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Florida's durable power of attorney

For many people, health changes in life can be unexpected. While someone can be completely healthy one day, the next they can be fighting to survive. Because life is so unpredictable, it is important to plan for emergencies. A durable power of attorney can be a useful tool when planning for life's unexpected accidents.

A durable power of attorney is used in situations when a person needs serious medical care and cannot make the decisions on their own. In these cases, the sick are often on ventilators or other life support and cannot make their medical decisions known. A durable power of attorney names another trusted individual to make these decisions -- like if the person should remain on life support -- on behalf of the sick individual.

In Florida, a durable power of attorney can be created by a person under certain conditions. In order to make a valid durable power of attorney, the person must be competent to make medical decisions. The durable power of attorney must be signed by the person. This signature must be witnessed by two adults.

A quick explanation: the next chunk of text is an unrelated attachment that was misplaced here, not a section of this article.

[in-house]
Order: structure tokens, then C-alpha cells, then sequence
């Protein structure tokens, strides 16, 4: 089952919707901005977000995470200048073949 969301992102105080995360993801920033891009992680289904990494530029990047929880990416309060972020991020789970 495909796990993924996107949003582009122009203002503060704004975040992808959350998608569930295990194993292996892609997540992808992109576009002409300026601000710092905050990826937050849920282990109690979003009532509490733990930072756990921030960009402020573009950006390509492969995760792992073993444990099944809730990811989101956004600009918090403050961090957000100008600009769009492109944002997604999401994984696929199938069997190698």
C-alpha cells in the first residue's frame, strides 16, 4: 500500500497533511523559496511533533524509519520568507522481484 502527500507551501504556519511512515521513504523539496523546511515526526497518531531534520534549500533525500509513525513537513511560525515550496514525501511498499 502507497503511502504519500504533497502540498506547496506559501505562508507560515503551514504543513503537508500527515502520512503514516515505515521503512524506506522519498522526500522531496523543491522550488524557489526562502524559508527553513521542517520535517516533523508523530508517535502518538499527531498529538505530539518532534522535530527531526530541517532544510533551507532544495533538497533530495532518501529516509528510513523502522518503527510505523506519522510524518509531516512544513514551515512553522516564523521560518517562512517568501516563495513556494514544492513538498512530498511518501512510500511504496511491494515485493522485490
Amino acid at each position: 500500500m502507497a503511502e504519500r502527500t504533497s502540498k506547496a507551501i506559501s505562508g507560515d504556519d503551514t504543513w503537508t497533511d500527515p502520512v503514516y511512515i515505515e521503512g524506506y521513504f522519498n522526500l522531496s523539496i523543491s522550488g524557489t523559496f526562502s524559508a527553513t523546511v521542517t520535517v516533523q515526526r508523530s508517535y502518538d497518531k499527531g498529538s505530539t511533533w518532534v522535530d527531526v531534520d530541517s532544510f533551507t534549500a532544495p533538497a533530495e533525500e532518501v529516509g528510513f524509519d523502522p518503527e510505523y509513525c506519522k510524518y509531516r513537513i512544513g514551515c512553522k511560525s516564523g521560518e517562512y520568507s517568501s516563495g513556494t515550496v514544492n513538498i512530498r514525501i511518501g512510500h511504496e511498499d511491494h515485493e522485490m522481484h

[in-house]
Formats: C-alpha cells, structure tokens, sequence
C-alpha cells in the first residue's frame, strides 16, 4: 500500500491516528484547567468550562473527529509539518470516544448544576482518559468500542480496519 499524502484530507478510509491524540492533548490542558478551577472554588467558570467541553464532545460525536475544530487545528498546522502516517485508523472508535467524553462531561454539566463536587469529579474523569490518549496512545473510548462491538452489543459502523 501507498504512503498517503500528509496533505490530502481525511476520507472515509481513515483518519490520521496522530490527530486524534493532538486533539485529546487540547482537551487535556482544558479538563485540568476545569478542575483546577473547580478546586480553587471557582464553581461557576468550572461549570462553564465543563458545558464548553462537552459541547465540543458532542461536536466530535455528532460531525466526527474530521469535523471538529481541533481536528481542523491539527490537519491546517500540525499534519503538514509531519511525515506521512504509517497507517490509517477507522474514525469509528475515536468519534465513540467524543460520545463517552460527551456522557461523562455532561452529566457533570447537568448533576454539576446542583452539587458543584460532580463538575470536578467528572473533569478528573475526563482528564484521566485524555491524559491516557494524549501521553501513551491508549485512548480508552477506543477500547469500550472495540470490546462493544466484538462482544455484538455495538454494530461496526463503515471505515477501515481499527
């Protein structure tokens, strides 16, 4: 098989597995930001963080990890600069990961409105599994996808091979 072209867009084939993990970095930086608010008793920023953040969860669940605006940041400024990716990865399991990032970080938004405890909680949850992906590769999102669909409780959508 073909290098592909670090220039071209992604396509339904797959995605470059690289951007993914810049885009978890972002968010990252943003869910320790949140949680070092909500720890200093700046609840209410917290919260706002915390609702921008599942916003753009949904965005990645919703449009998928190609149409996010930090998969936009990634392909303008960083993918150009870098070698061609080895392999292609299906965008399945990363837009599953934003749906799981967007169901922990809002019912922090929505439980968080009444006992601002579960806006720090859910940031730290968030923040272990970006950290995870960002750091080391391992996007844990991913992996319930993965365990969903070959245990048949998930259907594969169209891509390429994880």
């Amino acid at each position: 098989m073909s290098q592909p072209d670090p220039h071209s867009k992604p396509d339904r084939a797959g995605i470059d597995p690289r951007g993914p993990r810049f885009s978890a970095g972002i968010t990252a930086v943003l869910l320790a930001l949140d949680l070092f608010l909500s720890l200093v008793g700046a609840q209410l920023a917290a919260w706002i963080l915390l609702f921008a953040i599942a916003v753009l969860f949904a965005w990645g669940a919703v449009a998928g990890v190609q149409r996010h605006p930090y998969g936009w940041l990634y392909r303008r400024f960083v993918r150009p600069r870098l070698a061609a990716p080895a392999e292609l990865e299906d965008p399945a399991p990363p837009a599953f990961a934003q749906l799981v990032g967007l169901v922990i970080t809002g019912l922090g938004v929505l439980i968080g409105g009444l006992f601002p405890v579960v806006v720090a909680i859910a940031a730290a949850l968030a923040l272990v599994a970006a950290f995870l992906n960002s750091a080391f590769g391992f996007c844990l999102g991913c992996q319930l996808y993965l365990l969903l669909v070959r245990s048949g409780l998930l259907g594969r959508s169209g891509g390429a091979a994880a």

Under Florida law, there are several ways to revoke a durable power of attorney. These include a signed, dated writing, orally stating the person's intent to revoke, signing subsequent healthcare directives or durable powers of attorney or through divorce.

There are many technical details that need to be followed when people are creating a durable power of attorney or any estate planning document. People need to make sure they understand and abide by all these rules so that their wishes will be carried out. An attorney can help people create the best possible estate plan and ensure that it complies with all applicable Florida laws.

Source: FindLaw.com, "Florida Durable Power of Attorney Laws," accessed Dec. 28, 2014

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